The answer emerged when they heard of the ban placed on Portnoy’s Complaint. Justifiably famous, a bestseller the world over, of well-discussed literary merit, it stood out immediately as a work with which to challenge the censorship system, just as its British parent company had a decade earlier.
Why not obtain the rights to an Australian edition, print it in secret, and publish it in one fell swoop? As Hooker — who had the idea — put it to Michie, “Jack, we ought to really publish Portnoy’s Complaint and give them one in the eye”.
The risks were considerable. There was sure to be a backlash from police and politicians. Criminal charges against Penguin and its three leaders were almost certain. Financial losses thanks to seized stock and fines would be considerable. The legal fees incurred in fighting charges would be enormous. Booksellers who stocked the book would also be put on trial. But Penguin was determined.
John Michie was resolute. “John offered to smash the whole thing down,” Hooker said, later. When he was told what was about to happen, federal minister for customs Don Chipp swore that Michie would pay: “I’ll see you in jail for this.” But Michie was not to be dissuaded.
In July 1970, Penguin arranged to have three copies of Portnoy smuggled into Australia. In considerable secrecy, they used them to print 75,000 copies in Sydney and shipped them to wholesalers and bookstores around the country. It was an operation carried out with a precision that Hooker later likened to the German invasion of Poland.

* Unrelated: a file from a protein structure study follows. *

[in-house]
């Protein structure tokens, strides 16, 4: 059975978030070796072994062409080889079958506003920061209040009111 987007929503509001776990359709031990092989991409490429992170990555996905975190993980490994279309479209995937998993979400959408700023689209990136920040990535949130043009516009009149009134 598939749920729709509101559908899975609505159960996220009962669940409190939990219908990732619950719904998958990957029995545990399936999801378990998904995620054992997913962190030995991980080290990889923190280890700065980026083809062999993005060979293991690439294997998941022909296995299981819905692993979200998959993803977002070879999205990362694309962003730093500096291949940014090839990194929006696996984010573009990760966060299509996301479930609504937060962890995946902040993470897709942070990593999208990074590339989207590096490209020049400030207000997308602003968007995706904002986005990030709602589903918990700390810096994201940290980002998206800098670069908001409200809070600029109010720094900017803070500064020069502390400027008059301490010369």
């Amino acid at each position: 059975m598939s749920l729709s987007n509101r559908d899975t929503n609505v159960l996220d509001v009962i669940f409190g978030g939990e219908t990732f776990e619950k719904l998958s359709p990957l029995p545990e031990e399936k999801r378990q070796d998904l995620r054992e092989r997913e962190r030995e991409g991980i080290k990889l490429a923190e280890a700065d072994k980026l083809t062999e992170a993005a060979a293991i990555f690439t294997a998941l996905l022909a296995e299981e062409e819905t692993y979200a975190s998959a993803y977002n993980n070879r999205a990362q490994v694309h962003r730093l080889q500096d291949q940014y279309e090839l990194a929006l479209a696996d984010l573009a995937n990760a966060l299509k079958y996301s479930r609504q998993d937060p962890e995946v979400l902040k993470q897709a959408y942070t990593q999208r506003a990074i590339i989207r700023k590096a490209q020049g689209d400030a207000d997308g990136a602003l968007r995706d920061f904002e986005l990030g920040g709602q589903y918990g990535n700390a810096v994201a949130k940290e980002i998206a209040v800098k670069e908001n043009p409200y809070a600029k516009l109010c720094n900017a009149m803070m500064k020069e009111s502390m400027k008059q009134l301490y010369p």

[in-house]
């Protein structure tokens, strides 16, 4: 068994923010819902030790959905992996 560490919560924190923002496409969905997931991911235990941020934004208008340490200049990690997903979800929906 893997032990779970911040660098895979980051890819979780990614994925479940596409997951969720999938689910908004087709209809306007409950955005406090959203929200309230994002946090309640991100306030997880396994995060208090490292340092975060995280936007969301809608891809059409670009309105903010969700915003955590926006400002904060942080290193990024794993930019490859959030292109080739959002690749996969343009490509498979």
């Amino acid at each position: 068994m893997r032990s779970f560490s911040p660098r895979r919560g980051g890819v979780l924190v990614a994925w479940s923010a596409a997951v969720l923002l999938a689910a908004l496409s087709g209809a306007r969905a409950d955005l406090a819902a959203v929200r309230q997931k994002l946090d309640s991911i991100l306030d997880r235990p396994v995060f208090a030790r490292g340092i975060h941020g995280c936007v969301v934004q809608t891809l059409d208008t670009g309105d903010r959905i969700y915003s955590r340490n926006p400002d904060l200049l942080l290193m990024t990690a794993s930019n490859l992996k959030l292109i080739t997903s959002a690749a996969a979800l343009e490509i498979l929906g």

The book was unveiled on August 31 1970. Michie held a press conference in his Mont Albert home, saying Portnoy’s Complaint was a masterpiece and should be available to read in Australia. Neither he nor Penguin were afraid of the prosecutions: “We are prepared to take the matter to the High Court.”
The next morning, as the trucks bearing copies began to arrive, bookstores everywhere were rushed. At one Melbourne bookstore, the assistant manager was knocked down and trampled by a crowd eager to buy the book and support Penguin. “It was a stampede,” he said later. A bookstore manager in Sydney was amazed when the 500 copies his store took sold out in two-and-a-half hours.
All too soon, it was sold out. And with politicians making loud promises of retribution, the police descended.
Bookstores were raided. Unsold copies were seized. Court summons were delivered to Penguin, to Michie, and to booksellers the whole country over. A long list of court trials over the publication of Portnoy’s Complaint and its sale were in the offing.
A stellar line-up
So the trial that opened on the grey morning of October 19 1970, in the Melbourne Magistrates Court, was only the first in what promised to be a long battle.
Neither Michie nor his colleagues were daunted. They had prepared a defence based around literary merit and the good that might come from reading the book. They had retained expert lawyers and marshalled the cream of Australia’s literary and academic elite to come to their aid.
Patrick White would appear as a witness for the defence. So too would academic John McLaren, The Age newspaper editor Graham Perkin, the critic A.A. Phillips, the historian Manning Clark, the poet Vincent Buckley, and many more. They were unconcerned by Flanagan’s furious denunciations, by his shudders of disgust, and by his caustic indictments of Penguin and its leaders.
They were confident in their cause. As one telegram to Michie said:
ALL BEST WISHES FOR A RESOUNDING VICTORY FOR LITERATURE AND LIBERTY.
This is an edited extract from Trials of Portnoy by Patrick Mullins, published by Scribe.
– ref. Trials of Portnoy: when Penguin fought for literature and liberty – https://theconversation.com/trials-of-portnoy-when-penguin-fought-for-literature-and-liberty-141525